Argued June 7th, 1935
Decided July 12th, 1935.
ACTION to recover damages for personal injuries, alleged to have been caused by the negligence of the defendant, brought to the Superior Court in Hartford County and tried to the jury before Jennings, J.; verdict and judgment for the plaintiff and appeal by the defendant. No error.
DeLancey S. Pelgrift, for the appellant (defendant).
Wilson C. Jainsen, with whom was E. G. Goldstein, for the appellee (plaintiff).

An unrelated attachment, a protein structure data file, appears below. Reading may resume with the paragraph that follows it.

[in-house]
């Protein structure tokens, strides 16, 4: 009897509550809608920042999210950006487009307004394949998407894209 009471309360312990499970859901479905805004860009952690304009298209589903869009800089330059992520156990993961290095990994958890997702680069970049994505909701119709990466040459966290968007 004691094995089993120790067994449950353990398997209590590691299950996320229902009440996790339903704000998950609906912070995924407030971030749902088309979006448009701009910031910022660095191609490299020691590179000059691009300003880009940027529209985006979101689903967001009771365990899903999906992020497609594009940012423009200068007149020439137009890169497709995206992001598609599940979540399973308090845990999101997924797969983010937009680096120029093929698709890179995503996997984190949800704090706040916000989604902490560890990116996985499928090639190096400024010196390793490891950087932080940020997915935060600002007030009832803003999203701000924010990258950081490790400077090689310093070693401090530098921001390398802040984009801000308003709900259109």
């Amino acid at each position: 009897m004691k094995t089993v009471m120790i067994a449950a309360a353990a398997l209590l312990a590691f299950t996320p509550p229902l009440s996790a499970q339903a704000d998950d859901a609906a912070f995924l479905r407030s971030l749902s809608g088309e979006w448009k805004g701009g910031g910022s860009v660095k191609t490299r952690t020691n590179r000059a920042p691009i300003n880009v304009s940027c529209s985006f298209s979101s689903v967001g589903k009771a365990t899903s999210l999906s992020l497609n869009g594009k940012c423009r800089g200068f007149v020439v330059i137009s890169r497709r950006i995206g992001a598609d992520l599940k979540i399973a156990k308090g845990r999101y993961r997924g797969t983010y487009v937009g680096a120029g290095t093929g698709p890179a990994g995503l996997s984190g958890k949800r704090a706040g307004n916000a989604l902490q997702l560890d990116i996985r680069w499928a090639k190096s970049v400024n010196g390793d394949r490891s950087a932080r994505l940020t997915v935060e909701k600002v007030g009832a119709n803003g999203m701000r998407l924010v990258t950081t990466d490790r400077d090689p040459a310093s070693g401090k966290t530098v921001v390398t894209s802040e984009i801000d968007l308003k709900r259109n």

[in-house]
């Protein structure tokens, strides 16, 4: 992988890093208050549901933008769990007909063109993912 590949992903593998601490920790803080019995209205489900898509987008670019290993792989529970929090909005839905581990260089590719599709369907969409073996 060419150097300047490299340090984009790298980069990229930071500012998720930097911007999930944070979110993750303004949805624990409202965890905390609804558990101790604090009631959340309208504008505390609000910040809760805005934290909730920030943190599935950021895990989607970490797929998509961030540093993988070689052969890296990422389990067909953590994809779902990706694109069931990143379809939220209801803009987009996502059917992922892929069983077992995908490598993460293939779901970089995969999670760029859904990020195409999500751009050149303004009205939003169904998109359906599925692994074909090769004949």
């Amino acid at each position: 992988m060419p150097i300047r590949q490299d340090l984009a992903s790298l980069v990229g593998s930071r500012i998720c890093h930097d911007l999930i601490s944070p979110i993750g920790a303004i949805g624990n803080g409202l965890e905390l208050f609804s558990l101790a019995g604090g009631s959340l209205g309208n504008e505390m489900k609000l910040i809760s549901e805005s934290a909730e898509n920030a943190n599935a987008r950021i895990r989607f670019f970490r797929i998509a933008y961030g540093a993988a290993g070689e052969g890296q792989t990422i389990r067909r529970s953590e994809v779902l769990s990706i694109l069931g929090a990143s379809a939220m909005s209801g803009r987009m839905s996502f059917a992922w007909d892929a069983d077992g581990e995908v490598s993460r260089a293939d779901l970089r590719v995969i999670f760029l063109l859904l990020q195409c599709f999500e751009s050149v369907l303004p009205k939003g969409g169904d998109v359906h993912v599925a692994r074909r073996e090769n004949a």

The plaintiff brought this action to recover damages for personal injuries suffered and losses sustained as a result of a collision between an automobile in which she was riding as a passenger and an automobile driven by the defendant. The liability of the defendant is not contested, and the sole question is whether the amount of the verdict — $4200 — was so excessive that the trial court erred in not setting it aside. The plaintiff, a house wife aged forty-four years, was sitting upon the back seat of the car and was thrown across the back of the front seat by the collision. The jury might have found the following facts: She is of a nervous temperament. Her immediate injuries consisted of a deep scalp wound and bruises upon her thigh and upper back, a slight contusion or concussion of the brain and a severe nervous shock. These resulted in such a limitation of the movement of her head that she could only turn it with the aid of her hand, and later in stiffness in the neck, considerable pain whenever she did move her head, nervousness, severe headaches, dizziness and nausea, and at times a feeling of pressure in the head. The limitation of motion and pain in the neck were due to arthritis which had been latent but was lighted up by the injury. At the time of the trial, some nine months after the accident, while her condition had improved, she still suffered from pain and stiffness in the neck, headaches and nervousness. All the physicians who testified for either party were in substantial agreement that these conditions might continue indefinitely, and one physician called by her testified that no one ever entirely recovered from arthritis; that when stirred up by an injury it might very well continue for a long time; and that he hoped her discomfort would grow less but could not say it would; and he thought she would always have some discomfort from it. The expenses to which she was put amounted to about $200. The judgment of the trial court refusing to set the verdict aside is of course of great weight with us. In its memorandum of decision, it pointed out certain circumstances indicative of the careful consideration of the case by the jury. Under the circumstances, we agree with it that while the verdict was undoubtedly large it is not so excessive that the trial court should have set it aside, or that we should now direct a remittitur of a part of the amount awarded.